On this day in 1781, British Lieutenant Colonel Thomas Dundas of the 80th Foot, leading 1,000 British troops, encounters French Brigadier General Marquis de Choisy, leading French troops and a battalion of the Virginia militia totaling 800 men. The action takes place in Gloucester, Virginia, across the York River from British-occupied Yorktown, which was under Patriot siege.
On September 28, 17,000 combined Continental and French forces commanded jointly on land by General George Washington and French Lieutenant General Count de Rochambeau and at sea by French Admiral Count de Grasse had arrived to encircle British General Charles Cornwallis’ camp at Yorktown and began the siege. Prior to the encounter as Gloucester, Dundas and the British had enjoyed complete control of a strategic countryside position on the Gloucester side of the York River. The control of this area allowed the British to forage for nearly unlimited food and supplies, not only for themselves, but for Cornwallis and his British troops located across the river in Yorktown, which limited the success of the Patriot siege.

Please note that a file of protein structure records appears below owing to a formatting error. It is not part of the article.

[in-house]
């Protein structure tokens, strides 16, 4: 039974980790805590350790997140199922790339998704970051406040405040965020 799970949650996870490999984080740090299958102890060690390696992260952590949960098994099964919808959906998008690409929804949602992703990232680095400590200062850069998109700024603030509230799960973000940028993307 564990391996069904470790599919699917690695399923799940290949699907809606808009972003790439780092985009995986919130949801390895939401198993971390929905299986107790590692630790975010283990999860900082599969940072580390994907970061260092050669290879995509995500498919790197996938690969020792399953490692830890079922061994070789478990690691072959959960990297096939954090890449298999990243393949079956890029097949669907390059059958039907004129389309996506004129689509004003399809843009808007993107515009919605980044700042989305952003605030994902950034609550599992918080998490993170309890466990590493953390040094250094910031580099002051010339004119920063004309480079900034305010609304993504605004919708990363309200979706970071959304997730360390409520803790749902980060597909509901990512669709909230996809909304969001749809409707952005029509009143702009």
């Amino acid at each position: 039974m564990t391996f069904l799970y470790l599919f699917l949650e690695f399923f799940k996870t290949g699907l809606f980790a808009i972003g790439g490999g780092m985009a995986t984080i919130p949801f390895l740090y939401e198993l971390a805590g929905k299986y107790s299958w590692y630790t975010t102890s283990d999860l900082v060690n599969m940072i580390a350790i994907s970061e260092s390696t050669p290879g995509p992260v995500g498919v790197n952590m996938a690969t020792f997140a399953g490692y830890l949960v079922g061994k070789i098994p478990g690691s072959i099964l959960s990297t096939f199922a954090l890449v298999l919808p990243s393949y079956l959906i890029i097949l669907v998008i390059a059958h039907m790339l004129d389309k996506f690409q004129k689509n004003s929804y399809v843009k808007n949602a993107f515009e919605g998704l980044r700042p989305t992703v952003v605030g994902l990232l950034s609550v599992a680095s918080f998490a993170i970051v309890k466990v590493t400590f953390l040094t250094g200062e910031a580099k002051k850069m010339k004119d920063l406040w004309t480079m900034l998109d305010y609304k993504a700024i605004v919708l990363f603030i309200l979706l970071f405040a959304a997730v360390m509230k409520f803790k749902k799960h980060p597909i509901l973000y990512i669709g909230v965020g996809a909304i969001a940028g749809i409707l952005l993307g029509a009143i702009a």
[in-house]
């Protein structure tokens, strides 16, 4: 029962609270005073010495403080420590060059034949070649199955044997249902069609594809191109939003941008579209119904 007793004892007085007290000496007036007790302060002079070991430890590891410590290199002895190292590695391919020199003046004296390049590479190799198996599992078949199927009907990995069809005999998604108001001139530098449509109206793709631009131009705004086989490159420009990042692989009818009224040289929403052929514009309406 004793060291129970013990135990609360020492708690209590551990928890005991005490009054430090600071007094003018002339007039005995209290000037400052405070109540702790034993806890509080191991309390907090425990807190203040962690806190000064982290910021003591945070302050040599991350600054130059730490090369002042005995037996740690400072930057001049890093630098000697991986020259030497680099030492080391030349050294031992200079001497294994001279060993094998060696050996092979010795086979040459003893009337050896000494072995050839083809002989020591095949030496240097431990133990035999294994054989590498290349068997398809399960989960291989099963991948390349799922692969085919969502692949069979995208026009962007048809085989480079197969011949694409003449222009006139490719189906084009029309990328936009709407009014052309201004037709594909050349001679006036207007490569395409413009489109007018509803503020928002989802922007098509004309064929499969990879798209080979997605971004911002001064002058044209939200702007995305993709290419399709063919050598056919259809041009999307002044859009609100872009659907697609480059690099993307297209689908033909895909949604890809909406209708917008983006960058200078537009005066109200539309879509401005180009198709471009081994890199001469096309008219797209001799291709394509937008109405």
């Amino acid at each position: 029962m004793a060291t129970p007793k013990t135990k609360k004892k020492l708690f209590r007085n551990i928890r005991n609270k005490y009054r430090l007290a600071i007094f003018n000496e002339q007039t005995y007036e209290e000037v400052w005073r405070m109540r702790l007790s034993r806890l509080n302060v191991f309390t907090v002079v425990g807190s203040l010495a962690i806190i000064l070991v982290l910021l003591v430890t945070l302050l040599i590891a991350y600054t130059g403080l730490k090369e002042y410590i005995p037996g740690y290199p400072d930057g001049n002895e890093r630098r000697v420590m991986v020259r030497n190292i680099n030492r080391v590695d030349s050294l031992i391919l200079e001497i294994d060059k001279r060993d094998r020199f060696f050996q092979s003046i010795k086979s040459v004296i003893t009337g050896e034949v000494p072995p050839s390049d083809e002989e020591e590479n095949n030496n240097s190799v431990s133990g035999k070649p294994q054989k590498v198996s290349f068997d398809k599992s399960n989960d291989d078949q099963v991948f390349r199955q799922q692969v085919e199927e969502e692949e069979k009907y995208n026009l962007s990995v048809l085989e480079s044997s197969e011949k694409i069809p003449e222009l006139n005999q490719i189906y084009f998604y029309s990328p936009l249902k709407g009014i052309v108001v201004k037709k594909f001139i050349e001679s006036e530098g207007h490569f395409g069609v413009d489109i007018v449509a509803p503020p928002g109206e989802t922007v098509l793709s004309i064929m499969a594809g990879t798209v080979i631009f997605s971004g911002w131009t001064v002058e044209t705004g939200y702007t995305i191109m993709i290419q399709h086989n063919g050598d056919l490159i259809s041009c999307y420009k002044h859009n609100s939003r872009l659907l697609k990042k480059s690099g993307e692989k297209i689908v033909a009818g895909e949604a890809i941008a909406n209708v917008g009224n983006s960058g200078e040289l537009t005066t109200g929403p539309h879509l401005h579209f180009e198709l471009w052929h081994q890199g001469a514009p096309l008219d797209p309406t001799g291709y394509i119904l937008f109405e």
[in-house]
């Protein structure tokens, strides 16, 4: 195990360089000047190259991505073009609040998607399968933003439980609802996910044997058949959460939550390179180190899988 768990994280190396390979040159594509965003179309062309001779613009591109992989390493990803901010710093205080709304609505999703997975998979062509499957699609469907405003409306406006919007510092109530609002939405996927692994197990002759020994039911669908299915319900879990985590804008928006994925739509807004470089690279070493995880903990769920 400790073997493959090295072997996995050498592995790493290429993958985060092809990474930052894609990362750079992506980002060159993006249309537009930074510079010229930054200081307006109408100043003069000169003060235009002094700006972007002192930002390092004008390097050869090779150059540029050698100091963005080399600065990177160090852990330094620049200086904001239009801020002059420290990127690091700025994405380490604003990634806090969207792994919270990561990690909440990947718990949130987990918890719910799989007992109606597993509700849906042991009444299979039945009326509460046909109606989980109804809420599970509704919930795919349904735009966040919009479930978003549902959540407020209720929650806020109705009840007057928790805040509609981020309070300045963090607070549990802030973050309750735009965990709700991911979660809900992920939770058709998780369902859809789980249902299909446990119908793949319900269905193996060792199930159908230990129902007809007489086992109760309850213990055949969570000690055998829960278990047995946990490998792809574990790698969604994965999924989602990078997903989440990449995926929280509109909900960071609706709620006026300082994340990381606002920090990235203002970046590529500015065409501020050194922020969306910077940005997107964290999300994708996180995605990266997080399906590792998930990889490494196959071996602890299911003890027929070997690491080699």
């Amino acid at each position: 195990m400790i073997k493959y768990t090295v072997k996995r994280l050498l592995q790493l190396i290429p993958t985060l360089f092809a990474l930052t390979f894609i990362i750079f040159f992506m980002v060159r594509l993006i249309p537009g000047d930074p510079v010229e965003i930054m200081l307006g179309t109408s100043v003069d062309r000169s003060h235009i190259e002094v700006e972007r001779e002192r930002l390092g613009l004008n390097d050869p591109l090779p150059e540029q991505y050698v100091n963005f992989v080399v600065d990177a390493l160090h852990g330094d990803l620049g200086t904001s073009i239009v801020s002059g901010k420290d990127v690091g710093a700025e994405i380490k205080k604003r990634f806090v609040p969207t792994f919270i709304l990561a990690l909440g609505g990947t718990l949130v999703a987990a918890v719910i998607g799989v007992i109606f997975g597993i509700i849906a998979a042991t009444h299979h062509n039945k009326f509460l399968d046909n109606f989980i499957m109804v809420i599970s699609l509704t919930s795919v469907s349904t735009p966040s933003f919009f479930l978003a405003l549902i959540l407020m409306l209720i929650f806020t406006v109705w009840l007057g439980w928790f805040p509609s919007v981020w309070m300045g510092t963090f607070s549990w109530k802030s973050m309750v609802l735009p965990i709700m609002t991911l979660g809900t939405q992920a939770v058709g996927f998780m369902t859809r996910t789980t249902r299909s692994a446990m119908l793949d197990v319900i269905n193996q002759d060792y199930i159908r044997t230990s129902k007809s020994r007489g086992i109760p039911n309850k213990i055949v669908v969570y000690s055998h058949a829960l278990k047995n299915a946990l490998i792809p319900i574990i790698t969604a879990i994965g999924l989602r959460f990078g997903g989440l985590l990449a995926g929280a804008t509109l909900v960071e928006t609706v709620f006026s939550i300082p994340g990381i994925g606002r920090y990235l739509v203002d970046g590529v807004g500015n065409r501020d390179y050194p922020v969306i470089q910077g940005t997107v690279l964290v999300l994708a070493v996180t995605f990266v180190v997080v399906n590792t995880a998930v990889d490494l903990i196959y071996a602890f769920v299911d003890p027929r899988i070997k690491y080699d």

While returning to camp on the evening of October 3, 1781, Dundas and the British were engaged in battle by General de Choisy. Although the ensuing battle between British and Patriot-allied forces was relatively small, it was nonetheless important, because it cut off supplies to General Cornwallis and the British troops across the river in Yorktown. The capture of Gloucester, Virginia, was one of the final steps toward the eventual Patriot victory at Yorktown just 16 days later.